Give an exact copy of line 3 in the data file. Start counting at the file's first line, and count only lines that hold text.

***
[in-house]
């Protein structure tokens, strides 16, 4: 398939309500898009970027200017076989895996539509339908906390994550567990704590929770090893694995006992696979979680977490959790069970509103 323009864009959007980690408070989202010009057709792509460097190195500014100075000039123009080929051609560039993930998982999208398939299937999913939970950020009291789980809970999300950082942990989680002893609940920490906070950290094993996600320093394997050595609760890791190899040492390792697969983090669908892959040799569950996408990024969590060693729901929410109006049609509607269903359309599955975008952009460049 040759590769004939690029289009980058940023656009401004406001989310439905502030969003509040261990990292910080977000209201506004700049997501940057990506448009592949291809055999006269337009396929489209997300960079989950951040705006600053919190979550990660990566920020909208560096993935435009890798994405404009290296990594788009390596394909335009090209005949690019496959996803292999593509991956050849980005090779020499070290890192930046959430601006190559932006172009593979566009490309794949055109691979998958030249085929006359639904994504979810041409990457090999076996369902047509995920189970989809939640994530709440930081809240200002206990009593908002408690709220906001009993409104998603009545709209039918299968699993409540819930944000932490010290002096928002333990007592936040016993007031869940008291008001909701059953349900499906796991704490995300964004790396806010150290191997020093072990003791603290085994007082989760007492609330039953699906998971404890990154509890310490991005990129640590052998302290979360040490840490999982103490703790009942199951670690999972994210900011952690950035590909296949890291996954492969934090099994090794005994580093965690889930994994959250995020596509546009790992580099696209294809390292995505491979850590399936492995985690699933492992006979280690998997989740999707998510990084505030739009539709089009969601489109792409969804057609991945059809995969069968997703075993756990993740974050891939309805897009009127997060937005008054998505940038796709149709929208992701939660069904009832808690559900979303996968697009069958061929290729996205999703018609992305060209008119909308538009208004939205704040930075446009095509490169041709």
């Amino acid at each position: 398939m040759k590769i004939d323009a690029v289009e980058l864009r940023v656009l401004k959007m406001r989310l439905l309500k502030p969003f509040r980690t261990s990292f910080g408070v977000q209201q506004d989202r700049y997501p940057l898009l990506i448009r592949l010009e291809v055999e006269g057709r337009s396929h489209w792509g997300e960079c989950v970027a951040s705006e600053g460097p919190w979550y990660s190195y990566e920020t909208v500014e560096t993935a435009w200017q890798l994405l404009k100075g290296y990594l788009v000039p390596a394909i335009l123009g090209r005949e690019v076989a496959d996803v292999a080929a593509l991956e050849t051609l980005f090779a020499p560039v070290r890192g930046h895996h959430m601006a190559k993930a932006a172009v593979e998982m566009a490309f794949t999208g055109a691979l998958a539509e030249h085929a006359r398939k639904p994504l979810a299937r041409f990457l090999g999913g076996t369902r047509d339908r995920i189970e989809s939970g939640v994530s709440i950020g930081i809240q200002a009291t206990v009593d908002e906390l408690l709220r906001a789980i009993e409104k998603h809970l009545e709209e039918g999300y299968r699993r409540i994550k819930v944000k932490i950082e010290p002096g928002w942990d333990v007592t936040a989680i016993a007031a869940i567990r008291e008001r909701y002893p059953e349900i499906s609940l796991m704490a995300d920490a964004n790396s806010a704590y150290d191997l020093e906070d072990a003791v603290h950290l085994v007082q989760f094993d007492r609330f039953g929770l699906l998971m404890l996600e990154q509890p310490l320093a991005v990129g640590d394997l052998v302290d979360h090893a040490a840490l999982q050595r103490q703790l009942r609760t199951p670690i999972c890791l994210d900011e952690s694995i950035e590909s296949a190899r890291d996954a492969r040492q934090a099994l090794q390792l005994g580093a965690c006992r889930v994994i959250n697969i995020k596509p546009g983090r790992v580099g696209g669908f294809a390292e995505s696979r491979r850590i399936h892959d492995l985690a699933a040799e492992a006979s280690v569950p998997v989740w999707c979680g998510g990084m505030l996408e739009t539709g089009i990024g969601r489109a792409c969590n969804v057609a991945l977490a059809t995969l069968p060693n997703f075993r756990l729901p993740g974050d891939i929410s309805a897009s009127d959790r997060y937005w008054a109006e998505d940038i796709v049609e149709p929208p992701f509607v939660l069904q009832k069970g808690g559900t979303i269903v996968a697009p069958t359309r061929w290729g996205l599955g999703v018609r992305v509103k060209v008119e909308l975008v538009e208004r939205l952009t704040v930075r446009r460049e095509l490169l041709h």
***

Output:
């Amino acid at each position: 398939m040759k590769i004939d323009a690029v289009e980058l864009r940023v656009l401004k959007m406001r989310l439905l309500k502030p969003f509040r980690t261990s990292f910080g408070v977000q209201q506004d989202r700049y997501p940057l898009l990506i448009r592949l010009e291809v055999e006269g057709r337009s396929h489209w792509g997300e960079c989950v970027a951040s705006e600053g460097p919190w979550y990660s190195y990566e920020t909208v500014e560096t993935a435009w200017q890798l994405l404009k100075g290296y990594l788009v000039p390596a394909i335009l123009g090209r005949e690019v076989a496959d996803v292999a080929a593509l991956e050849t051609l980005f090779a020499p560039v070290r890192g930046h895996h959430m601006a190559k993930a932006a172009v593979e998982m566009a490309f794949t999208g055109a691979l998958a539509e030249h085929a006359r398939k639904p994504l979810a299937r041409f990457l090999g999913g076996t369902r047509d339908r995920i189970e989809s939970g939640v994530s709440i950020g930081i809240q200002a009291t206990v009593d908002e906390l408690l709220r906001a789980i009993e409104k998603h809970l009545e709209e039918g999300y299968r699993r409540i994550k819930v944000k932490i950082e010290p002096g928002w942990d333990v007592t936040a989680i016993a007031a869940i567990r008291e008001r909701y002893p059953e349900i499906s609940l796991m704490a995300d920490a964004n790396s806010a704590y150290d191997l020093e906070d072990a003791v603290h950290l085994v007082q989760f094993d007492r609330f039953g929770l699906l998971m404890l996600e990154q509890p310490l320093a991005v990129g640590d394997l052998v302290d979360h090893a040490a840490l999982q050595r103490q703790l009942r609760t199951p670690i999972c890791l994210d900011e952690s694995i950035e590909s296949a190899r890291d996954a492969r040492q934090a099994l090794q390792l005994g580093a965690c006992r889930v994994i959250n697969i995020k596509p546009g983090r790992v580099g696209g669908f294809a390292e995505s696979r491979r850590i399936h892959d492995l985690a699933a040799e492992a006979s280690v569950p998997v989740w999707c979680g998510g990084m505030l996408e739009t539709g089009i990024g969601r489109a792409c969590n969804v057609a991945l977490a059809t995969l069968p060693n997703f075993r756990l729901p993740g974050d891939i929410s309805a897009s009127d959790r997060y937005w008054a109006e998505d940038i796709v049609e149709p929208p992701f509607v939660l069904q009832k069970g808690g559900t979303i269903v996968a697009p069958t359309r061929w290729g996205l599955g999703v018609r992305v509103k060209v008119e909308l975008v538009e208004r939205l952009t704040v930075r446009r460049e095509l490169l041709h």